Big thanks to Debbie Wedge for providing the readings for this episode.
- Worbarrow Bay
This story was read to the Eton boy scout troop during a camping trip to Worbarrow Bay in Dorset. Today Worbarrow Bay is owned by the Ministry of Defense and is notable for being the location of the ghost village of Tyneham.
This story features a veritable who’s-who of Eton staff members from the period, including Headmaster Cyril Alington, Vice-Project Hugh V. Macnaghten, James himself and most prominently Eton’s Maths teacher and Scout Master William Hope Jones, who is most famous for writing the humorous song ‘National Anthem of the Ancient Britons‘ aka ‘The Woad Song’.
- The Scouts
Will thinks that the antics of Stanley Judkins resemble those of Just William, but they remind Mike more of the scout troop in Moonrise Kingdom.
- Three women and a man
Who are the mysterious haunters of the wailing well field? It is never revealed, but if the location is Worbarrow Bay in Dorset, then it is possible that the local gaol records suggests they may have been smugglers.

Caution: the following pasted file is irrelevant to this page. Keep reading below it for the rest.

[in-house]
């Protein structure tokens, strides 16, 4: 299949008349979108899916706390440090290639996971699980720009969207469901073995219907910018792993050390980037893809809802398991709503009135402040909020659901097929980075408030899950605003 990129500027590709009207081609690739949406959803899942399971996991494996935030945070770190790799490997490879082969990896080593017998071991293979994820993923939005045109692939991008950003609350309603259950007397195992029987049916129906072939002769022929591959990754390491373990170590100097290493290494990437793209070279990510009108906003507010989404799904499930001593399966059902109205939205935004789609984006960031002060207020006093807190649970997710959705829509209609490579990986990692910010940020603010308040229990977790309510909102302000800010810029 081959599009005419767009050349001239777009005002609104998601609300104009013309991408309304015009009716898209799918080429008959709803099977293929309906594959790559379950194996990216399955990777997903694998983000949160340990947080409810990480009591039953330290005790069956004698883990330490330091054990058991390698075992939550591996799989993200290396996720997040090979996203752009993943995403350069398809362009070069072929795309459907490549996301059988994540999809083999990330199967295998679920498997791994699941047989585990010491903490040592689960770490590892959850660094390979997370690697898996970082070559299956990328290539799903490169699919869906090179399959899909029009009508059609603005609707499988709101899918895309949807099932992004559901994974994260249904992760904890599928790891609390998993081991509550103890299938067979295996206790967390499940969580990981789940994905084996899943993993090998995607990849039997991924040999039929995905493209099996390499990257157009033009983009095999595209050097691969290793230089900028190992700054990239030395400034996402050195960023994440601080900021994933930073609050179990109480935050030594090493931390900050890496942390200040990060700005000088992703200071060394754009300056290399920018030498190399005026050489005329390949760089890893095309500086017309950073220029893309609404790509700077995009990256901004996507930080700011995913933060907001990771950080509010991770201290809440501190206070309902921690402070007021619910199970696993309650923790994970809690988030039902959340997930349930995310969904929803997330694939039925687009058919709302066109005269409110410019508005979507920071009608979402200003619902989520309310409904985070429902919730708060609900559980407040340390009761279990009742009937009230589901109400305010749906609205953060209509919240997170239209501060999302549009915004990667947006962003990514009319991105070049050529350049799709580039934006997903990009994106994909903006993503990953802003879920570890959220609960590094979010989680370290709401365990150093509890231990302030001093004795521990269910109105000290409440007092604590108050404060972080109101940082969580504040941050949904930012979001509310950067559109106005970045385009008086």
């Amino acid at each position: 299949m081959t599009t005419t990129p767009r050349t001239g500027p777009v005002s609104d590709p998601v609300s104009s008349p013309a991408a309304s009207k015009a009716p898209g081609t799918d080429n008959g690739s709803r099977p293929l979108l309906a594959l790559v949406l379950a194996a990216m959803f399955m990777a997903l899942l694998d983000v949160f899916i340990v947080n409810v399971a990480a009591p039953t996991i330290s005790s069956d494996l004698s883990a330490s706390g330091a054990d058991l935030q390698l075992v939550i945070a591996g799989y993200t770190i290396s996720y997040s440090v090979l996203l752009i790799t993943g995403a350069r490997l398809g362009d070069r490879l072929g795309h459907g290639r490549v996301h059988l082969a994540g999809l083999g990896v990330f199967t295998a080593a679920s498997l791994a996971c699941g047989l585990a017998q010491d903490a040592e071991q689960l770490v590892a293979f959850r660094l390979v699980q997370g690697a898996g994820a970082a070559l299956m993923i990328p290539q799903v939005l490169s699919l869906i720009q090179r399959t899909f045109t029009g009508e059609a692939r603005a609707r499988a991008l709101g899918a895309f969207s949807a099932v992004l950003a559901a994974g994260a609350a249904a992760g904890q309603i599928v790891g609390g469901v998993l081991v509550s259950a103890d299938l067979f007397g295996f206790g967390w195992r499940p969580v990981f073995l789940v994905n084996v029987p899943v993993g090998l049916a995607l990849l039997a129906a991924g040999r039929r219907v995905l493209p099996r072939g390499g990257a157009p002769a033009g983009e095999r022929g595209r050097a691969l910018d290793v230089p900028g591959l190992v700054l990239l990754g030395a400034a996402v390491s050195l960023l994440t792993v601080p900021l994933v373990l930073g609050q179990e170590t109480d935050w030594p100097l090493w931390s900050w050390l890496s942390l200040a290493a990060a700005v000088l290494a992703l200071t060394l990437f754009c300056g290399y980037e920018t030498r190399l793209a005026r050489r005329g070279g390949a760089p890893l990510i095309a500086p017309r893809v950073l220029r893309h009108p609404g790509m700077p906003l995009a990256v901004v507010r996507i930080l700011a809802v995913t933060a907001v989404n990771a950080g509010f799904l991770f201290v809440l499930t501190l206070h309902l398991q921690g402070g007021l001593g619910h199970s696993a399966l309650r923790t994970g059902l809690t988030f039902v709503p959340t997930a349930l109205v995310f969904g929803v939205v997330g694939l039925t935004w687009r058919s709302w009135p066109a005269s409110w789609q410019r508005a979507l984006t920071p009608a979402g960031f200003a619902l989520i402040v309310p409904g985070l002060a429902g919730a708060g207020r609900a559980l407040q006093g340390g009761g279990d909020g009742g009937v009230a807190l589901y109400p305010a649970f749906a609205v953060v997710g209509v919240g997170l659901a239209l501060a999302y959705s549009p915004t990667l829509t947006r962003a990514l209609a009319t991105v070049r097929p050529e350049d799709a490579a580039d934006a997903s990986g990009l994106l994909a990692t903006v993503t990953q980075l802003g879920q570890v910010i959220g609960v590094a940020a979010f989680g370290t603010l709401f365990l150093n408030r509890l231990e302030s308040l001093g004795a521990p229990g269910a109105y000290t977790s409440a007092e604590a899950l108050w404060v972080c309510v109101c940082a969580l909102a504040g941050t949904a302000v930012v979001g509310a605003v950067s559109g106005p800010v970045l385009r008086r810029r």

- The Wailing Well (short film)
Film-makers Stephen Gray and David Lilley have committed this story to celluloid. You can watch it on Youtube in it’s entirety. Check out their other work at www.loonatikanddrinks.com
- Wayland Wood, Norfolk
In his ‘Suffolk and Norfolk’ M.R. James mentions in passing that Wayland Wood near Thetford was known locally as ‘Wailing Wood’ on account of it’s supposedly dark past as the setting for the crimes which inspired ‘Babes in a Wood’.
- Of Three Girls and of their Talk by Derek John
This story, a highly enjoyable Wailing Well prequel, appears in the sadly hard-to-find Ghosts & Scholars Book of Shadows.
- Dutch Oven
The sort of ‘dutch oven’ referred to in the story is this and definitely not this.